MONEY & ITS PURCHASING POWER
M oney has entered into almost all our discussion. Economy evolved from barter to indirect exchange… indirect exchange to monetary economy… ultimately to a developed economy.
Money is a commodity that serves as a general medium of exchange; its exchanges therefore permeate the economic system. Like all commodities, it has a market demand and a market supply, although its special situation lends it many unique features. “Price” has no unique expression on the market. Other commodities are all expressible in terms of units of money and therefore have uniquely identifiable prices. The money commodity, however, can be expressed only by an array of all the other commodities, i.e., all the goods and services that money can buy on the market. This array has no uniquely expressible unit, and, changes in the array cannot be measured. Yet the concept of the “price” or the “value” of money, or the “purchasing power of the monetary unit,” is no less real and important for all that. It simply must be borne in mind that, there is no single “price level” or measurable unit by which the value-array of money can be expressed. This exchange-value of money also takes on peculiar importance because, unlike other commodities, the prime purpose of the money commodity is to be exchanged, now or in the future, for directly consumable or productive commodities.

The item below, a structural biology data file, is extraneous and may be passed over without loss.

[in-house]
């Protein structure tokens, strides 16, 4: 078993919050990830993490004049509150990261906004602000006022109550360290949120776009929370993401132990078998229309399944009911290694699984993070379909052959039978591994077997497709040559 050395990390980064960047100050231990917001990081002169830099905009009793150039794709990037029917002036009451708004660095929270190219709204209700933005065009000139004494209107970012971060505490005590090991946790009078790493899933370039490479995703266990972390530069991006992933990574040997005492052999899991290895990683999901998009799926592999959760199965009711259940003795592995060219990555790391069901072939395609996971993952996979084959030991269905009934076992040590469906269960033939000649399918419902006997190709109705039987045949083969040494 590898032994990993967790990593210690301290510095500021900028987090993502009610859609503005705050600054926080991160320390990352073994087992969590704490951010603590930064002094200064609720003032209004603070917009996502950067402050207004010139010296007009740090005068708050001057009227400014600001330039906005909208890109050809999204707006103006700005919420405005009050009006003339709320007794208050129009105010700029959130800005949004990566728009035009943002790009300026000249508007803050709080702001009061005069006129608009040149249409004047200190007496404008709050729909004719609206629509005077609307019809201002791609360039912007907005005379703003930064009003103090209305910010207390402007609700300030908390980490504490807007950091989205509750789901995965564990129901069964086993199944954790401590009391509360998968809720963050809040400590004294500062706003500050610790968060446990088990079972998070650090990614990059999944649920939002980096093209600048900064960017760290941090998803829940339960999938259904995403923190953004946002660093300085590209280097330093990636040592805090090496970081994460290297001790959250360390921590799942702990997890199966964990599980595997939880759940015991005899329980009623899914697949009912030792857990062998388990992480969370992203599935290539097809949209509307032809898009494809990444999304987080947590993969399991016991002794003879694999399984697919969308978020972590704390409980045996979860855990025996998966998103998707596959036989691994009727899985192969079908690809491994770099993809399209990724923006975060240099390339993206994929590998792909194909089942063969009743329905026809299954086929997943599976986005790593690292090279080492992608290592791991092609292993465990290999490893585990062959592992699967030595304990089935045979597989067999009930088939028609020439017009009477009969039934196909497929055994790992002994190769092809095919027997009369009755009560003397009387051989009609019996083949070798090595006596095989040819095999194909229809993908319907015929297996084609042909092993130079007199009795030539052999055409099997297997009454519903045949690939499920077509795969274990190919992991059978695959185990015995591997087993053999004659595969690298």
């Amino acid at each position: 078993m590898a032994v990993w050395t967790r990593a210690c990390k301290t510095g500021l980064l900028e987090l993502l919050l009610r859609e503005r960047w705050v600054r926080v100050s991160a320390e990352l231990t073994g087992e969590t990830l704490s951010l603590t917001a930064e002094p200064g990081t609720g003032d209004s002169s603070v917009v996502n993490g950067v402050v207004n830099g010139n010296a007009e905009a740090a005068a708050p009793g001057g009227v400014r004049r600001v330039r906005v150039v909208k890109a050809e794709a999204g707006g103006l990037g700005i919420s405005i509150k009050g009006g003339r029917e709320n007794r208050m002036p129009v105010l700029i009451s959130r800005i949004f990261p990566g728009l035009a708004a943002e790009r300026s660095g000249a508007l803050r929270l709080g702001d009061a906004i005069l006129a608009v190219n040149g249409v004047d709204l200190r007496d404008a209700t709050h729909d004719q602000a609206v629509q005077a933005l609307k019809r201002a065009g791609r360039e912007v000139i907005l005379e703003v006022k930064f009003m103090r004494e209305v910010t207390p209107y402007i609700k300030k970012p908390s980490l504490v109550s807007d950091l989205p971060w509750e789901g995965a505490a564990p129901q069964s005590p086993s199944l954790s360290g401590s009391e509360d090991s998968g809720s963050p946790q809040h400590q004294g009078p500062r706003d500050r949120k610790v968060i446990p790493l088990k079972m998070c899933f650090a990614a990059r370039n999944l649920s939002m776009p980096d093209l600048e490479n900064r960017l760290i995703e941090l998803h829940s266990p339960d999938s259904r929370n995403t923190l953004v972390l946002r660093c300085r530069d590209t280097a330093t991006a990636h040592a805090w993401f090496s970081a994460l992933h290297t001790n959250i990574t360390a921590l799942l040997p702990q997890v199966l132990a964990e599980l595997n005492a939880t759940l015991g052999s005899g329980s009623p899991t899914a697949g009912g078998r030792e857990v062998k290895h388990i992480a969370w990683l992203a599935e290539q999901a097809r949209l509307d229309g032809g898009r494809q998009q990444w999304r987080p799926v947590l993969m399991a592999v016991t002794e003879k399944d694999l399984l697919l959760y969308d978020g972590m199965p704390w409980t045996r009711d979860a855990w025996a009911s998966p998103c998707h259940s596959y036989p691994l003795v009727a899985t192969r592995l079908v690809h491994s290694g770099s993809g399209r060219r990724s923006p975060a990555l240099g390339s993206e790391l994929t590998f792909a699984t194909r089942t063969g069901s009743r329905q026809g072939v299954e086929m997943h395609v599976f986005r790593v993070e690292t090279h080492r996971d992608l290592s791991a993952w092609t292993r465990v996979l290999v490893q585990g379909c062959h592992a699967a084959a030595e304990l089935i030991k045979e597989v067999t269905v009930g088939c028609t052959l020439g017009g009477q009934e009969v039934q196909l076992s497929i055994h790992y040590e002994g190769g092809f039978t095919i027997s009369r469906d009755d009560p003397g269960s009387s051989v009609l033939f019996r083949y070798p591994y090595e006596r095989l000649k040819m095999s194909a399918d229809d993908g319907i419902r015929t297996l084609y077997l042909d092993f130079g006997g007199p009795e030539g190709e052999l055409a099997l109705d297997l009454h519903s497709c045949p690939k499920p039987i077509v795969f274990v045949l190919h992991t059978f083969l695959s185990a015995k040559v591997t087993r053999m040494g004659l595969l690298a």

A man will always earn more money at a higher wage rate, less money at a lower. But what is earning money but another name for buying money? And that is precisely what is done. People buy money by selling goods and services that they possess or can create. We are now attempting to arrive at the demand schedule for money in relation to various alternative purchasing powers or “exchange-values” of money.
MAN, ECONOMY & STATE
New metal-organic frameworks could make the transport, storage, and delivery of hydrogen much easier and open the door to what has